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I don't think it's that no-one can be bothered so much as it's really hard
to get EVERYONE to agree with any proposed design change.  With a project
this size changing the UI can result in a lot of angry users.  Just look at
what happened to MSOffice after Ribbon.  Leaving aside the arugments of
whether it did indeed change things for ther better, it undeniably changed
them dramatically.  This resulted in lots of hate from people that were
force to change their work flow.  Also was inconvienient to the people who
had to switch between 3 different versions of word.
Leaving aside the angry user for a second, you've also got to convince the
management that this is a good idea.  Then you've got to find programmers
who are willing to make this new design.  LibreOffice uses it's own
internal toolkit with a custom selection of UI elements thus any massive UI
change would require the writing of new UI elements into the toolkit and
probably the rewritting of a fair ammount of old ones.  Not being familiar
with the actual code involved this could take anywhere from a few months to
a year or more depending on how well designed the toolkit is.

On Thu, May 1, 2014 at 12:26 AM, Pedro Rosmaninho <>wrote:

The mock-ups posted by Evil Overlord are very nice. But if there's no real
discussion or interest in this board to improve the LibreOffice UI then
this won't change in the near future.
And with the discussion mostly focusing on portraying the Sidebar as a
"problem" instead of a potential way to kickstart an UI evolution I guess
real changes are very far away.

It's a shame that the members of the LibreOffice UI team have no interest
in improving the UI because right now, a lot of other open-source projects
(such as Gnome, KDE, Elementary, Cinnamon, etc, etc) are doing great
innovations in design and UI/UX and LibreOffice as one of the most
prominent open-source projects is completely stagnant in that regard -
prefering to stick to an UI inspired by an outdated piece of closed source
software (Microsoft Office 2003).

On Sat, Apr 26, 2014 at 11:00 AM, Daniel Hulse <

Evil Overlord wrote

Your mockup looks okay, but I'm a little confused. You say that
controls are bad, but you included duplicate direct formatting controls
your bottom toolbar. For me, the whole point is to shift controls to
sidebar, and avoid toolbars. I don't think there's any problem with
duplicate controls, so long as it's clear they do the same thing.

Those are not in fact duplicate controls. The bottom bar is direct
formatting, while the sidebar is stylistic formatting. What that means is
that all the controls shown on the right edit the current selected style,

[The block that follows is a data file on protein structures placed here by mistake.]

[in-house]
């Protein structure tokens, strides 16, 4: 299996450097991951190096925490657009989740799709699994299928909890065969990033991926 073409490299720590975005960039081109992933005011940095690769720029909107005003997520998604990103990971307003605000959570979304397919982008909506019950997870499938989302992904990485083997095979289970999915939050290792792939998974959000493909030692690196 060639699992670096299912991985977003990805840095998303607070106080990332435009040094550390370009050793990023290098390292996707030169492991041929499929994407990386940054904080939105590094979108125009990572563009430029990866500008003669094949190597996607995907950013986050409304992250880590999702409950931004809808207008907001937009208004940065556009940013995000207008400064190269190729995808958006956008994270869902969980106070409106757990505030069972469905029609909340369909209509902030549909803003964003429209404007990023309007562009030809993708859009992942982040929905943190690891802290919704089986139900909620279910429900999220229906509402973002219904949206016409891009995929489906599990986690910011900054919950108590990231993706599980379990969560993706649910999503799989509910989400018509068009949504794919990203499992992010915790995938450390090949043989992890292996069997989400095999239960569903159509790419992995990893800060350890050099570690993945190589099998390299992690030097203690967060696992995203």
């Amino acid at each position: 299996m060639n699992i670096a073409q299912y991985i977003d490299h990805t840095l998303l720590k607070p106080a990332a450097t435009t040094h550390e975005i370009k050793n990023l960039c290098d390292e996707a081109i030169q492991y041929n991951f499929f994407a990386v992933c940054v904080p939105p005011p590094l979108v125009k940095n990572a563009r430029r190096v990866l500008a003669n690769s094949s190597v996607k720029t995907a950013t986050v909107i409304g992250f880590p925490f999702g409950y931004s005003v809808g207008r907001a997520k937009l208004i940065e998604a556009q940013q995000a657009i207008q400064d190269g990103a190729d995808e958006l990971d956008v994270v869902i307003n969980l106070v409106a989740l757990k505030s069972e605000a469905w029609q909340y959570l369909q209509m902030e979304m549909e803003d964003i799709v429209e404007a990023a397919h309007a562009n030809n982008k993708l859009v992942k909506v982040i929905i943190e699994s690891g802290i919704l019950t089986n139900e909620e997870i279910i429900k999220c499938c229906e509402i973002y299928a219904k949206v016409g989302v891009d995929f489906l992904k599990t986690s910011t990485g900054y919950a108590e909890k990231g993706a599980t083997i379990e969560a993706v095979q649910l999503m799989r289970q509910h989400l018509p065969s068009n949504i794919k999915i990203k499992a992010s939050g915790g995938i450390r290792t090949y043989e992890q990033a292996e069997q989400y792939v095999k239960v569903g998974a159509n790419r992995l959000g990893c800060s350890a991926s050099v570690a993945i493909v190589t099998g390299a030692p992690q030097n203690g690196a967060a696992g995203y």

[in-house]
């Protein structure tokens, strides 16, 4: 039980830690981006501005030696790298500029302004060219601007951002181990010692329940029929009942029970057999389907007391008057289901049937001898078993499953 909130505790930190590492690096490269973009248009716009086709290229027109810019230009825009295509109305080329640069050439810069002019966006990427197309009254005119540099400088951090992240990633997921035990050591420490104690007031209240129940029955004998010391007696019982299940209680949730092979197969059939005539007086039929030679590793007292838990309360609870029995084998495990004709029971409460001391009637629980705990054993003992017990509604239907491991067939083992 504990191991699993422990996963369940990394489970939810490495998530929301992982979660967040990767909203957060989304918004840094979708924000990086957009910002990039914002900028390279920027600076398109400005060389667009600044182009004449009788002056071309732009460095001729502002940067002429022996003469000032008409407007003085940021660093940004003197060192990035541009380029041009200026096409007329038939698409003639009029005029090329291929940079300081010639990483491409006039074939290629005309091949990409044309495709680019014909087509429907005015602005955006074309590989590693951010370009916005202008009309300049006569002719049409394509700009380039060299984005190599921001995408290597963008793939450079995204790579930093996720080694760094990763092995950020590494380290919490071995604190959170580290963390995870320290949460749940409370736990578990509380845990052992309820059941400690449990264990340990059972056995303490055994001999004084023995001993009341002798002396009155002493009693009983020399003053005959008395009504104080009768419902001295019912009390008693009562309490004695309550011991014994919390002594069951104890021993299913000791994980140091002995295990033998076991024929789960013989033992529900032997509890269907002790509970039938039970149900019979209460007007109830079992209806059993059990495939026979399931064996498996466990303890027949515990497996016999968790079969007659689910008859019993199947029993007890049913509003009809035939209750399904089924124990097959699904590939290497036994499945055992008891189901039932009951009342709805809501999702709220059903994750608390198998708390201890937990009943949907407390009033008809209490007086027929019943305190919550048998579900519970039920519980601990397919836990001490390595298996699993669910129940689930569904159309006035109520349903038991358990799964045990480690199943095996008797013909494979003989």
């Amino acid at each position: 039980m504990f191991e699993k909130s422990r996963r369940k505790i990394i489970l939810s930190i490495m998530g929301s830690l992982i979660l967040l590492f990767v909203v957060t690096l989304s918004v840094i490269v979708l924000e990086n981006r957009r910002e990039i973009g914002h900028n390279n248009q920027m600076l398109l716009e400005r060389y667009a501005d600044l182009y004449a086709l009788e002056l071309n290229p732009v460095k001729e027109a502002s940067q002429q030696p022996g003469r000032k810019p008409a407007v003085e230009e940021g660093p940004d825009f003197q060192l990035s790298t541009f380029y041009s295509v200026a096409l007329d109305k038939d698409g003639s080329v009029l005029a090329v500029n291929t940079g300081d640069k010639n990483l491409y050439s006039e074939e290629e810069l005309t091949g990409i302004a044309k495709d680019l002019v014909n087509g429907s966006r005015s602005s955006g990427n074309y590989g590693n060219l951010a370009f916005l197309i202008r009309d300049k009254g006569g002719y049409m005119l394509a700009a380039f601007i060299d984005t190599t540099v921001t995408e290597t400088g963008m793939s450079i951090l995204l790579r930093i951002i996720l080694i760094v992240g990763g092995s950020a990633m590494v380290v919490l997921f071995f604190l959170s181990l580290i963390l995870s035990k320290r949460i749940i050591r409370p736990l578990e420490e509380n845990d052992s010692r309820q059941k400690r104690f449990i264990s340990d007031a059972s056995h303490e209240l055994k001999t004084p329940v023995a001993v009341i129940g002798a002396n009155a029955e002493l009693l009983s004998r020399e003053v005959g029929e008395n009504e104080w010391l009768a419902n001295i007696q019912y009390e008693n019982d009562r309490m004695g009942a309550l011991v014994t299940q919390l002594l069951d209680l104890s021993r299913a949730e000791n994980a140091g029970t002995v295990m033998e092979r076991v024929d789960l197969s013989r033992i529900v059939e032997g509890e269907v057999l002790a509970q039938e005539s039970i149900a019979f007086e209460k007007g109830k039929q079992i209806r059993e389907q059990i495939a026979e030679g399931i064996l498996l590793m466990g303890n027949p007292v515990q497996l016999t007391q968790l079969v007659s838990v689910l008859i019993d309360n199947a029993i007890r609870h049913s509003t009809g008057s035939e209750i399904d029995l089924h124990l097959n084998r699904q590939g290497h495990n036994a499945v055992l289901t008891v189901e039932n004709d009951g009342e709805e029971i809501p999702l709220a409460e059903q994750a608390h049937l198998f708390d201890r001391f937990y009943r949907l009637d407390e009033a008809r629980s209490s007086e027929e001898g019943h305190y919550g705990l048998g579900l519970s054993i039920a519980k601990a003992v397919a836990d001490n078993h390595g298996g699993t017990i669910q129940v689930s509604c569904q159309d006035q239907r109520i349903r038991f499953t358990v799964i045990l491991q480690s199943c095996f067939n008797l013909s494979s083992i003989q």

while the bottom bar formats the current selected area/where the cursor
is--it's contextual, and does not edit the current style. That's why
no option to choose the typeface or font size there (although you could
you pressed the "more" button which  I now see didn't make it into the
mock-up) The idea is that this would make it incredibly simple to edit,
define, and apply styles--instead of editing the current style by
a style from the stylist and looking through cumbersome dialogues that
in the way of the document. At the same time, editing options that are
better done directly--that only have to do with individual words or parts
words--are preserved in the bottom bar.

Evil Overlord wrote
I don't think it would be unreasonable to have a default sidebar, but
it customizable so that those who wish to can put their own controls
they want them. Far better than trying to divine the correct placement
single controls would be to allow users to create the interface they're
comfortable with; the tools I use most often won't be the ones you
Most software seems to have headed this way in recent years, and it's a
good thing.

Customization is /okay/, but my point is that it has to be limited so
it doesn't diverge too far from the actual design of the software--it
to happen within constraints. For example, you could rearrange elements
individual sections of the sidebar, or add appropriate elements. You
add whatever buttons you want to the end of the standard toolbar--I for
like to be able enter a formula really quickly, but don't think that
necessarily needs to be there for everyone. The idea is that the actual
purpose of each part of each element of the ui should not be broken in
customization. Meaningful customization is not about radically changing
layout and button placements, or arranging every button in the exact
you want it just for the fun of it--it's about getting to needed
functionality quickly. It shouldn't be a substitute for learning how a
of software works, and allowing customization should not take the place
designing something well in the first place.

I'm not sure what you're talking about about customization in software
becoming more common. If anything, the rise of mobile and web apps (which
are rarely customizable) suggests otherwise.

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